No Lightning Strike For Bolt’s Football Dream

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Label volunteer, Bella Butler, updates us on the career of Olympian, Usain Bolt.

 

Usain Bolt’s short-lived trial with the Central Coast Mariners football club has come to a disappointing end for both parties. Bolt joined the team for an indefinite training period in August but has turned down his contract after the club was unable to secure “commercial solutions” to keep him.

It was deemed impossible that the world’s fastest man would be able to switch careers at such a late stage in his sporting life. After retiring from athletics last year, aged 31, he was quoted to have said it was his new “dream” to play football at a professional standard; his ultimate ambition to play for Manchester United. However, this was wishful thinking. Many have speculated that his entry into the Mariners was primarily based on his fame, and not his footballing abilities. Andy Keogh, former Ireland attacker, stated that Bolt had “shown a bit of potential, but it’s a little bit of a kick in the teeth to the professionals that are in the league”.

Bolt’s presence on the field was hypothesised to be brief due to the lack of funding assistance from the Australian FA, and their refusal to finance the Bolt deal using the marquee player fund. This ended up being the ultimate problem with his contract; an offer of £83,000 short of the £1.7million that Bolt expected. The Mariners attempted to find a third party to help finance Bolt as a player, and after numerous promising partner leads, no deal was possible.

It would be interesting to see if the Mariners had explored all the commercial benefits of worldwide shirt sales, increased television audiences, plus increased match day attendance which could have benefited both the club, and Bolt as he is one of the most recognised faces on the planet. One mustn’t forget that Bolt is acclaimed with being the man that saved and relaunched world athletics. He is still mentioned alongside some of the greatest sports stars in the last twenty-five years; up there with the likes of Pele, Muhammed Ali, Michael Jordan, and Serena Williams.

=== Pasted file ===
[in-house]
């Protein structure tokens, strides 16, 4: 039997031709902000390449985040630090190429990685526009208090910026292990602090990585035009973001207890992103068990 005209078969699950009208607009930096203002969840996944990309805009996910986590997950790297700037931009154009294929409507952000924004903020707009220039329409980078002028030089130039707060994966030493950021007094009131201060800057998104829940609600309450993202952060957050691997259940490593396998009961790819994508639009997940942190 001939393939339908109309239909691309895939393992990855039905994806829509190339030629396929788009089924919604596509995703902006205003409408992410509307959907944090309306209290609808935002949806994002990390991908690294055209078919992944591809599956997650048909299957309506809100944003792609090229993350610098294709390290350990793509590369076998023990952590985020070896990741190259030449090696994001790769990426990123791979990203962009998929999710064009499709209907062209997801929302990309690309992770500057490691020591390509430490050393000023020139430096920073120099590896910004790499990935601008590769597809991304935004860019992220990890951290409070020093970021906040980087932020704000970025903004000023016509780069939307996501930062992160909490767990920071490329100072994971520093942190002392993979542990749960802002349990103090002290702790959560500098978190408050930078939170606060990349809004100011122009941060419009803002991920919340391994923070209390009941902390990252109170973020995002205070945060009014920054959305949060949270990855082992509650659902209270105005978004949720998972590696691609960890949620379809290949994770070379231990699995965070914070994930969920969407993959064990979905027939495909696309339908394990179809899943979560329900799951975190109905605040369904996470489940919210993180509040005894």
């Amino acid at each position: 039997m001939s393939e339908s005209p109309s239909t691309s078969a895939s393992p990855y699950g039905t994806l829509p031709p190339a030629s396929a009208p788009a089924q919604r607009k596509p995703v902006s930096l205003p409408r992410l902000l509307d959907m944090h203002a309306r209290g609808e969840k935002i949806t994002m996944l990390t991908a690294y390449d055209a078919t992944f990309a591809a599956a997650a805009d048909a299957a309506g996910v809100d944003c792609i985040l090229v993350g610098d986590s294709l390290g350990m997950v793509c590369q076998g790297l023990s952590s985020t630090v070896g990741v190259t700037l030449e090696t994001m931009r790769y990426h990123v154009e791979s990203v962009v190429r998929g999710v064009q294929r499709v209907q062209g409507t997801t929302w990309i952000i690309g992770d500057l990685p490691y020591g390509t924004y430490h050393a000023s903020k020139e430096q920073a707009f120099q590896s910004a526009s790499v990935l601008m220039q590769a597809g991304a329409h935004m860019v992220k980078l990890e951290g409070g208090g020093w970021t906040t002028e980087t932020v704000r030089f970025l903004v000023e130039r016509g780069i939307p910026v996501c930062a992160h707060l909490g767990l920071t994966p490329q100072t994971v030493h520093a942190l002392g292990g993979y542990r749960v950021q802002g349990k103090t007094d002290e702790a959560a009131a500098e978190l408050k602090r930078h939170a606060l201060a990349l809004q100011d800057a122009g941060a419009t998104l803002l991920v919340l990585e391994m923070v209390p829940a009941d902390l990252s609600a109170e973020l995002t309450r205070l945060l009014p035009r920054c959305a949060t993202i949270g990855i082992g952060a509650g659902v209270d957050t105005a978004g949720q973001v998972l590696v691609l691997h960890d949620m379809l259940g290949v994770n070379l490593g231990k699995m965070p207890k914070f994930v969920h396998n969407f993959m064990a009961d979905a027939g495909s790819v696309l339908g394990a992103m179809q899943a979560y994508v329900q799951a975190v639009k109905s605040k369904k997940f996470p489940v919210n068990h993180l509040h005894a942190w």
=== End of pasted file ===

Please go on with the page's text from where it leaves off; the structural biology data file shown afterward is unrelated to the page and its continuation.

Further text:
Regardless of Keogh’s statements – which included that Bolt had a first touch “like a trampoline” and would never make it as a professional – he did have some talent. After playing his first match for the Mariners in October, he scored two goals against Macarthur South West, contributing to the 4-0 win. Bolt, of course, celebrated with his signature lightning bolt strike in number 95, signifying his world record 9.58 100m time. Ross McCormack was on-loan from Aston Villa, and commented on Bolt’s performance: “If he pulls it all together, he can be some threat”.

In failing his dream with the Mariners, Bolt will leave Australia and, potentially his professional football career. Mike Charlesworth, the football club’s owner, still has hope for Bolt in football: “Whilst we understand that Usain will not be part of the club going forward, the Central Coast Mariners wish him all the best in his future endeavours and we hope that opportunities arise to collaborate in other capacities in the future,” he said. We will continue to see what is in store for the iconic Bolt and his sporting career; it will not be the last we hear of him.

 

Featured image by: Amie Woodyatt

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About Author

Label Editor for 2018-19; nominated for best volunteer writing at the 2018 Media Awards; a dog person.

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